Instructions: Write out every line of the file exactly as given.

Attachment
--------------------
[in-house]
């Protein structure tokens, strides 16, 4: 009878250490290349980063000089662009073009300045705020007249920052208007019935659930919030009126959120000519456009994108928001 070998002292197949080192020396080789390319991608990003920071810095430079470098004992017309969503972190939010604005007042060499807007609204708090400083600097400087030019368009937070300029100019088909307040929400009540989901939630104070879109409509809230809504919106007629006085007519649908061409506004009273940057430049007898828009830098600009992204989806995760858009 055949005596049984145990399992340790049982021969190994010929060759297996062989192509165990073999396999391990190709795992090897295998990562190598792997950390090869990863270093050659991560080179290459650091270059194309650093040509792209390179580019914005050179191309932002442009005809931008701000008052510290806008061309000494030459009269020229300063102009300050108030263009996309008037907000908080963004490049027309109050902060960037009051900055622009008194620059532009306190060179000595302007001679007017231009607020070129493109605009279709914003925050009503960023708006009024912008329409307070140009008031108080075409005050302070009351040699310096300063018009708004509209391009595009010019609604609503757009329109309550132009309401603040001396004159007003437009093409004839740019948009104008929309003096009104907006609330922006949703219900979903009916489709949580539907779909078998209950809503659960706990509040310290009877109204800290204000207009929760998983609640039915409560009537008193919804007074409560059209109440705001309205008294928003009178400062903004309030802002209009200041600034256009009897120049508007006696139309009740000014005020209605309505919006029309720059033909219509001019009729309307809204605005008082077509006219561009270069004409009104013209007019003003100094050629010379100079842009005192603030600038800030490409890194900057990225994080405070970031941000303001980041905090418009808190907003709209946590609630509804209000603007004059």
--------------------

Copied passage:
[in-house]
């Protein structure tokens, strides 16, 4: 009878250490290349980063000089662009073009300045705020007249920052208007019935659930919030009126959120000519456009994108928001 070998002292197949080192020396080789390319991608990003920071810095430079470098004992017309969503972190939010604005007042060499807007609204708090400083600097400087030019368009937070300029100019088909307040929400009540989901939630104070879109409509809230809504919106007629006085007519649908061409506004009273940057430049007898828009830098600009992204989806995760858009 055949005596049984145990399992340790049982021969190994010929060759297996062989192509165990073999396999391990190709795992090897295998990562190598792997950390090869990863270093050659991560080179290459650091270059194309650093040509792209390179580019914005050179191309932002442009005809931008701000008052510290806008061309000494030459009269020229300063102009300050108030263009996309008037907000908080963004490049027309109050902060960037009051900055622009008194620059532009306190060179000595302007001679007017231009607020070129493109605009279709914003925050009503960023708006009024912008329409307070140009008031108080075409005050302070009351040699310096300063018009708004509209391009595009010019609604609503757009329109309550132009309401603040001396004159007003437009093409004839740019948009104008929309003096009104907006609330922006949703219900979903009916489709949580539907779909078998209950809503659960706990509040310290009877109204800290204000207009929760998983609640039915409560009537008193919804007074409560059209109440705001309205008294928003009178400062903004309030802002209009200041600034256009009897120049508007006696139309009740000014005020209605309505919006029309720059033909219509001019009729309307809204605005008082077509006219561009270069004409009104013209007019003003100094050629010379100079842009005192603030600038800030490409890194900057990225994080405070970031941000303001980041905090418009808190907003709209946590609630509804209000603007004059």